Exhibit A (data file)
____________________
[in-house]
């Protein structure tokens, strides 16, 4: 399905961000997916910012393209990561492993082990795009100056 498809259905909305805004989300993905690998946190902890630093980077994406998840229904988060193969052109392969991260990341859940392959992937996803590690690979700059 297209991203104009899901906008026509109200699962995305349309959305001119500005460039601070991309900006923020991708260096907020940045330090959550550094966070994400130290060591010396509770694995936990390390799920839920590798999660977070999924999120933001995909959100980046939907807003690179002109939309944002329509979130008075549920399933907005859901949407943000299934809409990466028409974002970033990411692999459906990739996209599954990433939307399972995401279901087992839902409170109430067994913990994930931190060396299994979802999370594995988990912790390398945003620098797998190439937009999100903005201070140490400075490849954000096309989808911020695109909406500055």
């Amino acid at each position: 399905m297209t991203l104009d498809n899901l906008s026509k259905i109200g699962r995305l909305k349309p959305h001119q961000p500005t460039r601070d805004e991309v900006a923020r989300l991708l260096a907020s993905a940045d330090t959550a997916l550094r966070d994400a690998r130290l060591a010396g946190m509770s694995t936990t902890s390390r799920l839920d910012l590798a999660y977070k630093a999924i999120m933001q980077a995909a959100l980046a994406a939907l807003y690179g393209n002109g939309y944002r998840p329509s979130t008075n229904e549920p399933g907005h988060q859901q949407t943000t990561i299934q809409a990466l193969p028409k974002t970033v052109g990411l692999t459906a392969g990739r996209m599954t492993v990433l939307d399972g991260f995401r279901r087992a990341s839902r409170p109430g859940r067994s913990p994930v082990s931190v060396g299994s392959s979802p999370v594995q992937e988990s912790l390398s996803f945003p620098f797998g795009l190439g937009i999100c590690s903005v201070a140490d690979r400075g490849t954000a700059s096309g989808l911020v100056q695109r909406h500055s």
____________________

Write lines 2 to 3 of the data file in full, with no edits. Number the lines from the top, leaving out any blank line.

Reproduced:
């Protein structure tokens, strides 16, 4: 399905961000997916910012393209990561492993082990795009100056 498809259905909305805004989300993905690998946190902890630093980077994406998840229904988060193969052109392969991260990341859940392959992937996803590690690979700059 297209991203104009899901906008026509109200699962995305349309959305001119500005460039601070991309900006923020991708260096907020940045330090959550550094966070994400130290060591010396509770694995936990390390799920839920590798999660977070999924999120933001995909959100980046939907807003690179002109939309944002329509979130008075549920399933907005859901949407943000299934809409990466028409974002970033990411692999459906990739996209599954990433939307399972995401279901087992839902409170109430067994913990994930931190060396299994979802999370594995988990912790390398945003620098797998190439937009999100903005201070140490400075490849954000096309989808911020695109909406500055």
């Amino acid at each position: 399905m297209t991203l104009d498809n899901l906008s026509k259905i109200g699962r995305l909305k349309p959305h001119q961000p500005t460039r601070d805004e991309v900006a923020r989300l991708l260096a907020s993905a940045d330090t959550a997916l550094r966070d994400a690998r130290l060591a010396g946190m509770s694995t936990t902890s390390r799920l839920d910012l590798a999660y977070k630093a999924i999120m933001q980077a995909a959100l980046a994406a939907l807003y690179g393209n002109g939309y944002r998840p329509s979130t008075n229904e549920p399933g907005h988060q859901q949407t943000t990561i299934q809409a990466l193969p028409k974002t970033v052109g990411l692999t459906a392969g990739r996209m599954t492993v990433l939307d399972g991260f995401r279901r087992a990341s839902r409170p109430g859940r067994s913990p994930v082990s931190v060396g299994s392959s979802p999370v594995q992937e988990s912790l390398s996803f945003p620098f797998g795009l190439g937009i999100c590690s903005v201070a140490d690979r400075g490849t954000a700059s096309g989808l911020v100056q695109r909406h500055s």